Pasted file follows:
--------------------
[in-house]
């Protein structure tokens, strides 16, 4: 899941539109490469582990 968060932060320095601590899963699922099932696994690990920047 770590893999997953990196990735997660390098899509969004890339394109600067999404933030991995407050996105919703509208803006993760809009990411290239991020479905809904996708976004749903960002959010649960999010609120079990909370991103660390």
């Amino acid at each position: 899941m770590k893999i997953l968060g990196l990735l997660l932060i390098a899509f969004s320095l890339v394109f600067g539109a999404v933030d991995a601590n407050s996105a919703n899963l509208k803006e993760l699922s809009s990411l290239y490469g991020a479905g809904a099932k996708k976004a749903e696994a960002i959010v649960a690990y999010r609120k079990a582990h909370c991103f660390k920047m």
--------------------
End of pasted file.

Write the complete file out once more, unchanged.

[in-house]
């Protein structure tokens, strides 16, 4: 899941539109490469582990 968060932060320095601590899963699922099932696994690990920047 770590893999997953990196990735997660390098899509969004890339394109600067999404933030991995407050996105919703509208803006993760809009990411290239991020479905809904996708976004749903960002959010649960999010609120079990909370991103660390």
């Amino acid at each position: 899941m770590k893999i997953l968060g990196l990735l997660l932060i390098a899509f969004s320095l890339v394109f600067g539109a999404v933030d991995a601590n407050s996105a919703n899963l509208k803006e993760l699922s809009s990411l290239y490469g991020a479905g809904a099932k996708k976004a749903e696994a960002i959010v649960a690990y999010r609120k079990a582990h909370c991103f660390k920047m």